Officials remained firmly committed to a "patient" policy stance at their meeting earlier this month.The Fedread more
Stocks that would benefit from a federal infrastructure spending program fell after President Trump ended a meeting on infrastructure spending with Democratic leaders.Market Insiderread more
The president abruptly walked out of a meeting Wednesday, saying he would not negotiate with Democrats while they continue to investigate him.Politicsread more
Despite the president's claim that "you can't investigate and legislate simultaneously," certain must-pass pieces of legislation, including a debt ceiling hike, will...Politicsread more
Americans in certain areas of the country have significantly higher average credit scores than others. Experian's annual State of Credit report shows the average score in each...Spendread more
Amazon shareholders demanded the company to take action on a number of different issues during its annual shareholder meeting on Wednesday.Technologyread more
Talk about 5G is everywhere right now, from the trade-war with China to the ban on Huawei. Here's what 5G is and why it matters.Technologyread more
Controversial lawyer Michael Avenatti was indicted on charges of trying to extort athletic shoe giant Nike out of tens of millions of dollars by threatening to go public with...Politicsread more
More voters in five key industrial states disapprove than approve of Trump's handling of trade — 56% to 41%, according to a report.Politicsread more
Ireland's privacy watchdog, which leads supervision of Google in the EU, launched an inquiry into the firm's online advertising practices.Technologyread more
These are the stocks posting the largest moves midday.Market Insiderread more
The world needs to understand that climate change is a fact, the chief financial officer of Swiss Re told CNBC, as the firm posted a $468 million nine-month net loss after several recent catastrophes.
"I think society really needs to wake up and realize that things are changing and if you continue to build in areas that are subject to flood, you need to be prepared to actually deal with the aftermath of flood," David Cole, CFO of Swiss Re, told CNBC Thursday.
The world's second-largest reinsurer said its nine-month property and casualty combined ratio, a measure of underwriting profitability, rose to 114.1 percent on the back of the heavy natural disaster claims. A figure above 100 percent indicates a loss.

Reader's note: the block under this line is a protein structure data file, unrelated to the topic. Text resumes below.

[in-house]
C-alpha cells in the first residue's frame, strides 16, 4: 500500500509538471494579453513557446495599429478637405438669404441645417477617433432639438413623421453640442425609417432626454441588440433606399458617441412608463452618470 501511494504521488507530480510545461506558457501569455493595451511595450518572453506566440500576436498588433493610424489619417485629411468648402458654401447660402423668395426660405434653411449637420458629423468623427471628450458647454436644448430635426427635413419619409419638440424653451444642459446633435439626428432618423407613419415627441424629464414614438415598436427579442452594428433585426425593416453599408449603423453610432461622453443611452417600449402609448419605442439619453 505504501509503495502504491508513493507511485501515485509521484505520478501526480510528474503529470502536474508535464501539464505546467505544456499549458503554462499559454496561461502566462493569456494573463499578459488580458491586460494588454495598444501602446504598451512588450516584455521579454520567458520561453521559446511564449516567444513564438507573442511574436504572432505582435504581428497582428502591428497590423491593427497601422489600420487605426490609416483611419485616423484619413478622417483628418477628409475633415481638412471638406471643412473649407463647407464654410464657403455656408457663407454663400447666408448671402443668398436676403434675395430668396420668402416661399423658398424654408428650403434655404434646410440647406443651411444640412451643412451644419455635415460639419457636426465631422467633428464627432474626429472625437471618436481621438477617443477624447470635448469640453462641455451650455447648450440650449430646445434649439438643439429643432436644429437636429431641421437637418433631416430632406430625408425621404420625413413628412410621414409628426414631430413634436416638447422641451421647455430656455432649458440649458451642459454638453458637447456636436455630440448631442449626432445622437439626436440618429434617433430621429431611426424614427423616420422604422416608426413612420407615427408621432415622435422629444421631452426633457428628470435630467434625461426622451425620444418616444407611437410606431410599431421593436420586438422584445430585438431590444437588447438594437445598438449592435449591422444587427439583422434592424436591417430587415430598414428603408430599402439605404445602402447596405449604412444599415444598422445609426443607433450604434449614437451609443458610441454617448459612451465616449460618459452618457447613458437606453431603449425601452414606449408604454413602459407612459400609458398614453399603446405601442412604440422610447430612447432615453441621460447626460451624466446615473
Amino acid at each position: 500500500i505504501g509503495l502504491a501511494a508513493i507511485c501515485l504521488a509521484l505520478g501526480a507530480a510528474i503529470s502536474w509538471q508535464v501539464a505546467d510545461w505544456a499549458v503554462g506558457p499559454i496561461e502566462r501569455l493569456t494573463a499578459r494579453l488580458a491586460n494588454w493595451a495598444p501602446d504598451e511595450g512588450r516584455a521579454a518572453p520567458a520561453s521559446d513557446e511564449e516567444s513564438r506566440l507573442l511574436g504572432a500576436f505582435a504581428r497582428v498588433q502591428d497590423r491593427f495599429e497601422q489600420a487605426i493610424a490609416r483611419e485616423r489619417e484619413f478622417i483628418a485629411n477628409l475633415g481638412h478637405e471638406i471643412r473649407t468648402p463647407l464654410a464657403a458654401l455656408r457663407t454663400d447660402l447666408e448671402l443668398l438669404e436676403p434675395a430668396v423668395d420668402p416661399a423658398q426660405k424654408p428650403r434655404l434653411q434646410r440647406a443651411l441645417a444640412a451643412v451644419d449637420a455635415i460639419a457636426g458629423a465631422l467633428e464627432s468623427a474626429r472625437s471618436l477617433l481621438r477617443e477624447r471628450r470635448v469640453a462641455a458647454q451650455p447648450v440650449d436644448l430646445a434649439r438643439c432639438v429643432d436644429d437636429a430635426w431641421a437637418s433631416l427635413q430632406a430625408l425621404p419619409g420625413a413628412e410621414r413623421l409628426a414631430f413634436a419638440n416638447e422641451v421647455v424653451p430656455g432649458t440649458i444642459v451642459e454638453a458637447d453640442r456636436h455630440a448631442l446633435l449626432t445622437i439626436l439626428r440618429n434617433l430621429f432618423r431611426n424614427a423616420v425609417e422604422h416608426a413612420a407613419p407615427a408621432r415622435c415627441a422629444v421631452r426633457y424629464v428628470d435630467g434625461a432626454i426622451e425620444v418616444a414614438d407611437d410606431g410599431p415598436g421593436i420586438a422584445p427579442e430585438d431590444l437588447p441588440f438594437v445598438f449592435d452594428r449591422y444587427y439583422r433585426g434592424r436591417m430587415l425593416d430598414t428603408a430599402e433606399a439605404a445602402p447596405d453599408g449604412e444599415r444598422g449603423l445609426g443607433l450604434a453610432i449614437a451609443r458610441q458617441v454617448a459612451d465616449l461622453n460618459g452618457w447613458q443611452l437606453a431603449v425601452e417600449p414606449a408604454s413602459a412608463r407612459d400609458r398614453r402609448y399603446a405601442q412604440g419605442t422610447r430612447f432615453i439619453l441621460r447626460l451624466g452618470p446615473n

Swiss Re and other reinsurers act as financial backstops for insurance companies, helping them cover the cost of claims from natural and man-made disasters.
Following disasters such as Hurricanes Harvey, Irma and Maria and Australia's Cyclone Debbie, the reinsurer expects natural catastrophe claims to reach $4 billion.
Cole told CNBC that everyone needs "to realize climate change is a fact and we need to prepare for that."
"Our role is to make people aware, to help people understand the risk they face and also to put a price on that risk. If these prices are unsustainable we need to signal that to the market," he added.
Despite the earnings blow, it said it would proceed with a proposed share buyback of up to 1 billion Swiss francs ($1.00 billion) that starts on Friday, adding it was able to absorb the losses and maintain financial flexibility due to strong capitalization.
The Zurich-based group joined a chorus of insurers and reinsurers looking to raise rates after what looks set to be their most costly quarter on record.
"We expect pricing conditions to improve going forward — not only in reinsurance but also in commercial insurance," Chief Executive Christian Mumenthaler said in a statement.
Despite hurting profits, higher catastrophe costs can ease pressure on pricing in reinsurance markets.
The industry, which derives a portion of earnings directly from premiums when these exceed loss payouts and another from investments on the huge sums of capital reinsurers must hold, has been squeezed for years by falling industry prices coupled with low interest rates.
A turnaround in prices would be the first major reversal since Hurricane Katrina in 2005, the costliest natural disaster in U.S. history.